I have complained before about the media's coverage of public schools, and there is one thing for sure--it ain't just Fox News. This week CNN is running a feature called "Broken Schools." Man, am I tired of this garbage!
I've watched two of the segments, so far. The first one I saw was about "Dropout High" in Los Angeles, a school with a 58 percent dropout rate. It was pretty clear in that one that the school was in a neighborhood that was an absolute mess, and the school was stuck with dealing with its problems. The second one was about paying students for their performance in school and paying parents for getting involved. Neither of the two reports I saw really blasted public schools themselves, but I've got to wonder what they've got is store for the rest of the series. Let's face it, the title of the series says it all; it isn't exactly something that would inspire confidence in American education.
It is clear that bad news sells, and that is why the networks do what they can to dig up any dirt they can find on anyone or anything in the public eye. A few weeks ago, bloggers like KDerosa were gloating about a study saying that the public thinks more highly of the post office than public schools. Why am I not surprised? I mean, how many times do you see featured series on news networks titled, "The Broken Post Office."
Considering the bashing that we consistently take from the national media, it should surprise no one that there is a lack of public confidence in public schools in general. Yet, as Michael Mazenko pointed out in his article "The Mis-education of Sean Hannity," "Gallup polls show seventy-five percent of Americans are 'satisfied' or 'very satisfied' with their children's school. An even greater percentage of Americans (85%) are satisfied with their own education." One has to wonder how much higher than 75 and 85percent those numbers would be if people weren't constantly being told by the media that public schools are lousy.
The blasting public education is taking is nothing new. Much of my next couple of paragraphs is a repeat of a post that I did a couple of years ago, but I think it bares repeating. Two years ago, CBS had a story titled All Children Left Behind in which the featured another "blue ribbon" report saying that American education was falling hopelessly behind other countries. I remember reading Michael Crichton’s Rising Sun in the early 1990s. When the book came out, the U.S. was mired in a recession and Japan’s economy was rolling along. They seemed to be able to do no wrong. Rising Sun led the reader to believe that Japan was on the verge of taking over the United States economically, and of course, one of the main culprits was our education system.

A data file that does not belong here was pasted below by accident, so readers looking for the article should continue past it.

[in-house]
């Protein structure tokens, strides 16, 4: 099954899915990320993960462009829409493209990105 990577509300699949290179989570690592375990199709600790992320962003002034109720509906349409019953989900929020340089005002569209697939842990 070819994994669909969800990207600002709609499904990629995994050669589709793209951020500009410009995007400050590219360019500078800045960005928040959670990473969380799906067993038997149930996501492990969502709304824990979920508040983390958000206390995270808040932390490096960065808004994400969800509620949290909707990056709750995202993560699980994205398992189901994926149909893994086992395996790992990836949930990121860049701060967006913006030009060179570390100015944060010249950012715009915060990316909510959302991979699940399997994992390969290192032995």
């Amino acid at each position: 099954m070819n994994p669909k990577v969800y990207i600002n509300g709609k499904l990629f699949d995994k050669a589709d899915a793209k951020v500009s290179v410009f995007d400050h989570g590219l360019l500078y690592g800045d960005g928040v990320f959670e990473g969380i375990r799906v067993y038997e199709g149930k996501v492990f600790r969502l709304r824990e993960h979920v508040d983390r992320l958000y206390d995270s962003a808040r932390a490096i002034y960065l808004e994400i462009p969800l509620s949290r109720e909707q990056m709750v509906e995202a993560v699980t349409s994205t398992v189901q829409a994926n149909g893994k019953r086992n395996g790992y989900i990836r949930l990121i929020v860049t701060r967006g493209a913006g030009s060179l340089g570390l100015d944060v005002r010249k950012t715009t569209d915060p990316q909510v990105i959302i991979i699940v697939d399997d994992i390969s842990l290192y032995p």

Perhaps the most famous lambasting of American public education came in 1983 when the National Commission on Excellence in Education published Nation at Risk. We were told that "if an unfriendly foreign power had imposed our schools upon us we would have regarded it as an act of war." Many people remember that, but if you think that was the beginning of reports decrying the horrible state of American education, you’d be wrong. Before that, a Life Magazine cover that breathlessly announced a series of articles on the crisis in American education. The date on that magazine: March 24, 1958.
So for at least the last fifty years we have been hearing pronouncements that our education system—especially public education—has been doing a horrible job, and these pronouncements have inevitably been accompanied by doom and gloom prophecies about what this would mean for our nation’s future. If we were to take seriously what the media has been telling us about the American education system for the last fifty years, we should have been shocked when America landed the first man on the moon, then shocked again when it became clear that we had won the Cold War. Then we should have been absolutely flabbergasted when our economy recovered and became the envy of the world for the last two-thirds of the 90s, while Japan’s went into the tank. My question is this: If our public education system has been so terrible—or failing, as so many like to say—how in the world has our nation continued to do so well?
Let me make one thing clear. I know there are problems in public education. There is no question about that. There are problems in my own school. I don't think we're as good a school as we were five years ago. Yet, there is no doubt in my mind that any student who comes to our school and wants to get a good education can get one. Our big problem is that not enough want badly enough to do that.
As I began typing this, Fox News was running a story defending John McCain's statement that despite the financial crisis our nation is experiencing, our economy is fundamentally sound. The major point of the story was that the main fundamental in our economy is the people who make up our workforce, and our workforce is the most productive in the world. By workforce, I assume they didn't just mean factory workers, but also managers, computer programmers, engineers, researchers, etc. Gee, I wonder where most of those people went to school?